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Louisa firing on French privateers from Algeciras.[1]

The Louisa was a merchant ship out of Philadelphia, United States during 1800.

During Quasi-War with the French, the Louisa carried a letter of marque allowing her to act as a privateer. She was armed with twelve six-pound guns and manned by a crew of thirty (including officers).[2]

In August 1800 the ship was attacked off Gibraltar by French privateers from Algeciras.[3] During the battle, the captain, Thomas Hoggard (Thomas Haggard), was wounded and taken below to his cabin. The Louisa eventually fought off the attack and Hoggard was taken ashore at Gibraltar where he died.[4]

The USS Haggard (DD-555) was named in honor of the actions of Louisa's captain and crew off Gibraltar.

Other Louisas[edit | edit source]

  • Louisa. Privateer out of Baltimore, War of 1812.
  • Louisa. Privateer out of Buenos Aires, taken over by crew, October 1818, to be used for piracy.
  • Louisa. Whaling schooner, 35 tons. Built at Hobart, 1834, foundered near Bruny Island, 22 October 1836. All hands lost.

See also[edit | edit source]

Famous privateers

References[edit | edit source]

  1. Abbot, American Merchant Ships and Sailors, p. 42: "INSTANTLY THE GUN WAS RUN OUT AND DISCHARGED".
  2. Hall, "Recollections of a Voyage to Italy", p. 210: "The ship was the Louisa, a letter of Marque, mounting twelve guns, but appearing to have eighteen, six of them being what the sailors called Quakers; that is, very pacific ones, made of wood. She was commanded by Thomas Hoggard, and had a crew of thirty men."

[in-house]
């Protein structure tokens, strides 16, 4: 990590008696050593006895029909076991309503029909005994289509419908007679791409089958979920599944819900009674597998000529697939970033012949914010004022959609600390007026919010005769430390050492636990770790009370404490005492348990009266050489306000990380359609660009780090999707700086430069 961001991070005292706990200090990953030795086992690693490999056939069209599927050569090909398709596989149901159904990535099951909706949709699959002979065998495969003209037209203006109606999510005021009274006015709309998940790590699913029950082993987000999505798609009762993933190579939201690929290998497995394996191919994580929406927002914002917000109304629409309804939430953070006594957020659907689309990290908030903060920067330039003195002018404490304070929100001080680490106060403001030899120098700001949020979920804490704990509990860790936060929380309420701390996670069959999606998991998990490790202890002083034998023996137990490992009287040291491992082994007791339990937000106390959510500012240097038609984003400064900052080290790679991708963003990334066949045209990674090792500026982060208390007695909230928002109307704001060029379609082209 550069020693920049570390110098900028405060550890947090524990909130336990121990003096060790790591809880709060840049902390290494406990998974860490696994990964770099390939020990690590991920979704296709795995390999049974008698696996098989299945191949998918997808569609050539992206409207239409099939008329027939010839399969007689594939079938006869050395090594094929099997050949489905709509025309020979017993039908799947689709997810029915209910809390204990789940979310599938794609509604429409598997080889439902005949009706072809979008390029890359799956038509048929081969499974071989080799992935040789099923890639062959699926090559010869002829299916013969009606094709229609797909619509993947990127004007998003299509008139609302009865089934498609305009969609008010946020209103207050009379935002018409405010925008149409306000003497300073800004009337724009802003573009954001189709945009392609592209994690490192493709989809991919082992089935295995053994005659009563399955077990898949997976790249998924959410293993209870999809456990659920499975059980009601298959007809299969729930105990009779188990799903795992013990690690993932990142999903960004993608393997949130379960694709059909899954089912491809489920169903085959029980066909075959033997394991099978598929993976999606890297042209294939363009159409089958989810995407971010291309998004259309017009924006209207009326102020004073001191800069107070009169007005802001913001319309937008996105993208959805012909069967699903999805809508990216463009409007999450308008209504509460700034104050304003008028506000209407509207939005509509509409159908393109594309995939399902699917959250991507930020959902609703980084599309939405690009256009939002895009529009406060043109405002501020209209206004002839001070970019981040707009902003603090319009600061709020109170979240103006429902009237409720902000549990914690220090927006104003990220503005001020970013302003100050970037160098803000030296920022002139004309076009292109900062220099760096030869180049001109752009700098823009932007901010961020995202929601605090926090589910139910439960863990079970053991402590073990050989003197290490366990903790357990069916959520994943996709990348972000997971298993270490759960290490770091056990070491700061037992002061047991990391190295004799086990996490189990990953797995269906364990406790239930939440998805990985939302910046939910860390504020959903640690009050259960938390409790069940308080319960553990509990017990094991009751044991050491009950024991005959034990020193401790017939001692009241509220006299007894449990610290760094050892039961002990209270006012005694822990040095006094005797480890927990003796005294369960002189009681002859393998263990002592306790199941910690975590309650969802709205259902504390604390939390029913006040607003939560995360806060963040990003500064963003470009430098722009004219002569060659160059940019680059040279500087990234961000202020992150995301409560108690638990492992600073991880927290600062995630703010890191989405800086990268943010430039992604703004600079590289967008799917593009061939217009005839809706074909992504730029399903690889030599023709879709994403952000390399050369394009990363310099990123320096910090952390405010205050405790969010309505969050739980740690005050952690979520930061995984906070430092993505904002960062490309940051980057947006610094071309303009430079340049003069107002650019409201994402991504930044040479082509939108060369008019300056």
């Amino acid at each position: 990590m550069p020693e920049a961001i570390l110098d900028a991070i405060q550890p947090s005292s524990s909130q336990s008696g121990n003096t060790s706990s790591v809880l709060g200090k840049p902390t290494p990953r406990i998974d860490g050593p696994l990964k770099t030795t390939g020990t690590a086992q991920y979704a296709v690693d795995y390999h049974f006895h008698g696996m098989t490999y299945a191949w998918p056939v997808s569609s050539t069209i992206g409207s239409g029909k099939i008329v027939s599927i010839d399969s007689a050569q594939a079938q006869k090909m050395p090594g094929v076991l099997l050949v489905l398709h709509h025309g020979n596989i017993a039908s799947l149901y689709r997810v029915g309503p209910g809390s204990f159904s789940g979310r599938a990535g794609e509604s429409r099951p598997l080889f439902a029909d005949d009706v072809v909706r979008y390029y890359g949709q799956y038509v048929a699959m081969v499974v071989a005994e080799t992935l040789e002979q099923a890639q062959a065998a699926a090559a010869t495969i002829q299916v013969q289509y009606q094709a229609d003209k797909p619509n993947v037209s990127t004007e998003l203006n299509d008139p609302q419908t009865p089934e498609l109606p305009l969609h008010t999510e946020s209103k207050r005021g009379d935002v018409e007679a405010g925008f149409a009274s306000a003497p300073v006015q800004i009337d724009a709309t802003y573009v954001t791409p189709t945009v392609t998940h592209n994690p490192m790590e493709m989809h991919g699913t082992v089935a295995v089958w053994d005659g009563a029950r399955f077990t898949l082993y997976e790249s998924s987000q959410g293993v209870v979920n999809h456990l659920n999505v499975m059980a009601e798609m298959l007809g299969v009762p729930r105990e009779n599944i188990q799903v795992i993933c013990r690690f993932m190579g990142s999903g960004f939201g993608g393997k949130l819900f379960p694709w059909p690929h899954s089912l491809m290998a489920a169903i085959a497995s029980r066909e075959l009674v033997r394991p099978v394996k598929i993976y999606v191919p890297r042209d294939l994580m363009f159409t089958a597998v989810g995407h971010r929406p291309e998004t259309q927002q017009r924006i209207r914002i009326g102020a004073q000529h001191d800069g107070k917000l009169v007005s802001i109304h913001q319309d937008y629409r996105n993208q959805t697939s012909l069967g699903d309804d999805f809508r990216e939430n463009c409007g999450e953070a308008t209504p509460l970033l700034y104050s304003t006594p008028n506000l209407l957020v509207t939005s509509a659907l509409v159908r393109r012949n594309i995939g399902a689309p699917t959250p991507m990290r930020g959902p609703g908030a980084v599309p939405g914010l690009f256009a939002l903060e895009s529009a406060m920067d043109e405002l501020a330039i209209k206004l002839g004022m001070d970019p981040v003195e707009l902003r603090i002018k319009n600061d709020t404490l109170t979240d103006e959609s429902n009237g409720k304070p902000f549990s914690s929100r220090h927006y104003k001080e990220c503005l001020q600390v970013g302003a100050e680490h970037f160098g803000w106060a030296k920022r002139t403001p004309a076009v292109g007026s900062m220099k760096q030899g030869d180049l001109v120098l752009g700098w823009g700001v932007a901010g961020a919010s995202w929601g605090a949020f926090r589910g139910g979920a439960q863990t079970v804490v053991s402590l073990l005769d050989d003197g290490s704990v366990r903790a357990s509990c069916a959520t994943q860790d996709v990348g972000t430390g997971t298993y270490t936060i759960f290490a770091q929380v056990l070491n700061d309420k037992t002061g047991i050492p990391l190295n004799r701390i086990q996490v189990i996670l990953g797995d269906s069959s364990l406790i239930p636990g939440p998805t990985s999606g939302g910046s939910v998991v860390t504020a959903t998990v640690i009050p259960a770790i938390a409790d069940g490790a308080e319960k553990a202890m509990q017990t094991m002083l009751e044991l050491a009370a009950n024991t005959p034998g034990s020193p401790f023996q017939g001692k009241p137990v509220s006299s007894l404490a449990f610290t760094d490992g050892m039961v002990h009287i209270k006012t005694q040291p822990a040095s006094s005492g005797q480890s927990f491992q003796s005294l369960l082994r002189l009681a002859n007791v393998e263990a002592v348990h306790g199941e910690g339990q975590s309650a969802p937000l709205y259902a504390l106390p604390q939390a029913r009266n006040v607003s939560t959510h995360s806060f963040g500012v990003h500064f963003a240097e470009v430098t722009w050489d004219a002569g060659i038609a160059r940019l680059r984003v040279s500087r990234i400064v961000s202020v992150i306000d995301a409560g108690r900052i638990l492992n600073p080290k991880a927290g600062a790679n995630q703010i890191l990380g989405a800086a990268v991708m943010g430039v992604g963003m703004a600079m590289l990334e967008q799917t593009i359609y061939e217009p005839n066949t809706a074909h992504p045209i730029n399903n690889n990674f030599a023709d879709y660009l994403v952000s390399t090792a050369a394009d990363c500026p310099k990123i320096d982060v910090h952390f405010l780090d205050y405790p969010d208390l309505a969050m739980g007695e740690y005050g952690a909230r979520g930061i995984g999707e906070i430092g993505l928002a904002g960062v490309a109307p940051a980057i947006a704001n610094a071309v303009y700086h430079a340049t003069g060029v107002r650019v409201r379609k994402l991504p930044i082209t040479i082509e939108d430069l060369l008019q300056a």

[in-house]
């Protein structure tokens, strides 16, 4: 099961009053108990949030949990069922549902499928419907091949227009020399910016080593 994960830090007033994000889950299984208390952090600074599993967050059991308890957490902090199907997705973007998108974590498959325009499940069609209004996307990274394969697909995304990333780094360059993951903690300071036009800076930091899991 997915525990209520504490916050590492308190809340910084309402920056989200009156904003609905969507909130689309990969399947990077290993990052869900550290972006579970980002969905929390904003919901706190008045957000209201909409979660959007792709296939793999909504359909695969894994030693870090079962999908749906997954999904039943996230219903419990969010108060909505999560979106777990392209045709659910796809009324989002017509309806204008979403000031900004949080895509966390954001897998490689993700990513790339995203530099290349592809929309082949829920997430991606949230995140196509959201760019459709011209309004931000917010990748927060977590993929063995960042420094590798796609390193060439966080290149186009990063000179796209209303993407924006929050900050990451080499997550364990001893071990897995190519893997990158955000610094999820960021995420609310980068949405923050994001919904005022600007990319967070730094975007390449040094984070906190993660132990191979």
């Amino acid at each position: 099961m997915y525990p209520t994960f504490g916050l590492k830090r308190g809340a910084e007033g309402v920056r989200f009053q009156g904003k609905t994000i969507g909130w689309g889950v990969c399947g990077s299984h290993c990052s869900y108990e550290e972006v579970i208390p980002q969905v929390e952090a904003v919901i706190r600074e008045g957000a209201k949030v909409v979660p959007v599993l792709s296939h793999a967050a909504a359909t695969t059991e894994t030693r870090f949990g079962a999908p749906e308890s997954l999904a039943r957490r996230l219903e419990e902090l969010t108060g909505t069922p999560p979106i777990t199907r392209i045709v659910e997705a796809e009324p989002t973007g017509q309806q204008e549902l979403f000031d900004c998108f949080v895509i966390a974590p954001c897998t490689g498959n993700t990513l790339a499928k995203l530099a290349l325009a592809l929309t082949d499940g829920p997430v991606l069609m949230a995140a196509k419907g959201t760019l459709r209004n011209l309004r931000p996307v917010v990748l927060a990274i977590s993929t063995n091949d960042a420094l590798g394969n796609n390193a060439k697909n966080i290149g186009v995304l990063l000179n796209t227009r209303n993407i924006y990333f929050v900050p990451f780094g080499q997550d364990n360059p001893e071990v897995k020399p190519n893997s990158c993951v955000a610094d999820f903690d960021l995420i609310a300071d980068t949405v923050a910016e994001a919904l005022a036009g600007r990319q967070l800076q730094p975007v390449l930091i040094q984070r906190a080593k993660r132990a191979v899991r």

3. Maclay, A History of the United States Navy, pp. 207-208.
  4. Pennsylvania Magazine of History and Biography, p. 360: "DEATHS ... Issue of November 29, 1800 ... At Gibraltar, of the wounds he received in his gallant action with several privateers and piratical barges, Captain Thomas Hoggard, of the ship Louisa, of Philadelphia."
  • Abbot, Willis J. (illustrations, Ray Brown). American Merchant Ships and Sailors. New York: Dodd, Mead & Company (1902).
  • Hall, John E. (editor). "Recollections of a Voyage to Italy in the year 1800." The Port Folio and New-York Monthly Magazine, II-3 (September 1822) 207-236. Philadelphia: Harrison Hall (1822).
  • Maclay, Edgar Stantan. A History of the United States Navy, from 1775 to 1894. New York: D. Appleton and Company (1895).
  • Pennsylvania Magazine of History and Biography, The Vol. XXIII. Philadelphia: Historical Society of Pennsylvania (1899).

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